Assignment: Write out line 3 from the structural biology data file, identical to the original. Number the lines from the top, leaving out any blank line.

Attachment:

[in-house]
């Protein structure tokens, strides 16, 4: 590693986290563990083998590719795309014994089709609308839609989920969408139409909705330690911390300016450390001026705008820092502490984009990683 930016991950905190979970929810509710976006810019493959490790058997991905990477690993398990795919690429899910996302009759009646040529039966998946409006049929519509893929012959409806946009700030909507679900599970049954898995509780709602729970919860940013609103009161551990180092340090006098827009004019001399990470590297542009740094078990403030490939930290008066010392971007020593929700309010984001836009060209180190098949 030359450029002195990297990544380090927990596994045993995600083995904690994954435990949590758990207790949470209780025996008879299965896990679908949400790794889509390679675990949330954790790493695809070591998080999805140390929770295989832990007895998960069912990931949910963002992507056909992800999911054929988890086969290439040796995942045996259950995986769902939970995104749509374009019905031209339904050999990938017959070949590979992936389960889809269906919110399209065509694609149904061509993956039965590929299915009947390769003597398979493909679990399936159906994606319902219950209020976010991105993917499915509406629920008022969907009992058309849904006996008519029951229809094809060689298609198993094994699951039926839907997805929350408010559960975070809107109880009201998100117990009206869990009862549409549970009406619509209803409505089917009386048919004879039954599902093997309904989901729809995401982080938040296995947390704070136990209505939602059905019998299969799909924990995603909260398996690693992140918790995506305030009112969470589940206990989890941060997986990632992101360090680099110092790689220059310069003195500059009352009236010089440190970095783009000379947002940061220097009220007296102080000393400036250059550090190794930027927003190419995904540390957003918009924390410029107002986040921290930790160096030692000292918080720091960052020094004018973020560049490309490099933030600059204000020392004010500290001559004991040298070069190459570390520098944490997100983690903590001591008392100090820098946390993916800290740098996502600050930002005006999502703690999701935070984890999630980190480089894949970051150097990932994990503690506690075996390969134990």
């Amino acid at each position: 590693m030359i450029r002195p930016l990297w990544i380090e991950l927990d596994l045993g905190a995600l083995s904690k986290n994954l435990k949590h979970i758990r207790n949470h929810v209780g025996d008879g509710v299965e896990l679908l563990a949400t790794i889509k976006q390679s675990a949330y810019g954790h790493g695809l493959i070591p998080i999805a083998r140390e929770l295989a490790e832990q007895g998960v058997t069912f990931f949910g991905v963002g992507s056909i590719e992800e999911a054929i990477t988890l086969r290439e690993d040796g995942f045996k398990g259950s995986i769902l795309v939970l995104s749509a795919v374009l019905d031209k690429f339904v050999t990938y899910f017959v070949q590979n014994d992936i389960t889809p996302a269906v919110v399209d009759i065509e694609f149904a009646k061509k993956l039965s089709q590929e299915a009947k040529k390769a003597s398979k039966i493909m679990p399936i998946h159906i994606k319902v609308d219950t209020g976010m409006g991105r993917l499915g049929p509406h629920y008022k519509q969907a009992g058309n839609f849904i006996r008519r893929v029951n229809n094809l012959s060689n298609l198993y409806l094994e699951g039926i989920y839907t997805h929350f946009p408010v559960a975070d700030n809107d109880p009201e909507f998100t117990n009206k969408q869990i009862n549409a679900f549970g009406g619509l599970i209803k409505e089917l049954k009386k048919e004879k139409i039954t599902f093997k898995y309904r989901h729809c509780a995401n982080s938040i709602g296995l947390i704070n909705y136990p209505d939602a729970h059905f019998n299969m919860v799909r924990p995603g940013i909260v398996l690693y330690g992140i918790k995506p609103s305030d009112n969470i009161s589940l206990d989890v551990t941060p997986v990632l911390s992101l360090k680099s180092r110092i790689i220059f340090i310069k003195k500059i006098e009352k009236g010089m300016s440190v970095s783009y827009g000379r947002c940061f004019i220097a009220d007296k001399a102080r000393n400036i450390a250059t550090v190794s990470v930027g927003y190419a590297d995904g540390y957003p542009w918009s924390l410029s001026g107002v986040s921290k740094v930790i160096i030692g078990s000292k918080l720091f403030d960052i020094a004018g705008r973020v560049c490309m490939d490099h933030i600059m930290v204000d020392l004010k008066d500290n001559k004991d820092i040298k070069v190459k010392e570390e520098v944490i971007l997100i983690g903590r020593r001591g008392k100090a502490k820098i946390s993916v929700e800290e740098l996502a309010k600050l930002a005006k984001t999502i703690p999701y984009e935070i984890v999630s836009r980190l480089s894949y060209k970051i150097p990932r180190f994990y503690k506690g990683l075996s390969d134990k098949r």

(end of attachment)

């Amino acid at each position: 590693m030359i450029r002195p930016l990297w990544i380090e991950l927990d596994l045993g905190a995600l083995s904690k986290n994954l435990k949590h979970i758990r207790n949470h929810v209780g025996d008879g509710v299965e896990l679908l563990a949400t790794i889509k976006q390679s675990a949330y810019g954790h790493g695809l493959i070591p998080i999805a083998r140390e929770l295989a490790e832990q007895g998960v058997t069912f990931f949910g991905v963002g992507s056909i590719e992800e999911a054929i990477t988890l086969r290439e690993d040796g995942f045996k398990g259950s995986i769902l795309v939970l995104s749509a795919v374009l019905d031209k690429f339904v050999t990938y899910f017959v070949q590979n014994d992936i389960t889809p996302a269906v919110v399209d009759i065509e694609f149904a009646k061509k993956l039965s089709q590929e299915a009947k040529k390769a003597s398979k039966i493909m679990p399936i998946h159906i994606k319902v609308d219950t209020g976010m409006g991105r993917l499915g049929p509406h629920y008022k519509q969907a009992g058309n839609f849904i006996r008519r893929v029951n229809n094809l012959s060689n298609l198993y409806l094994e699951g039926i989920y839907t997805h929350f946009p408010v559960a975070d700030n809107d109880p009201e909507f998100t117990n009206k969408q869990i009862n549409a679900f549970g009406g619509l599970i209803k409505e089917l049954k009386k048919e004879k139409i039954t599902f093997k898995y309904r989901h729809c509780a995401n982080s938040i709602g296995l947390i704070n909705y136990p209505d939602a729970h059905f019998n299969m919860v799909r924990p995603g940013i909260v398996l690693y330690g992140i918790k995506p609103s305030d009112n969470i009161s589940l206990d989890v551990t941060p997986v990632l911390s992101l360090k680099s180092r110092i790689i220059f340090i310069k003195k500059i006098e009352k009236g010089m300016s440190v970095s783009y827009g000379r947002c940061f004019i220097a009220d007296k001399a102080r000393n400036i450390a250059t550090v190794s990470v930027g927003y190419a590297d995904g540390y957003p542009w918009s924390l410029s001026g107002v986040s921290k740094v930790i160096i030692g078990s000292k918080l720091f403030d960052i020094a004018g705008r973020v560049c490309m490939d490099h933030i600059m930290v204000d020392l004010k008066d500290n001559k004991d820092i040298k070069v190459k010392e570390e520098v944490i971007l997100i983690g903590r020593r001591g008392k100090a502490k820098i946390s993916v929700e800290e740098l996502a309010k600050l930002a005006k984001t999502i703690p999701y984009e935070i984890v999630s836009r980190l480089s894949y060209k970051i150097p990932r180190f994990y503690k506690g990683l075996s390969d134990k098949r």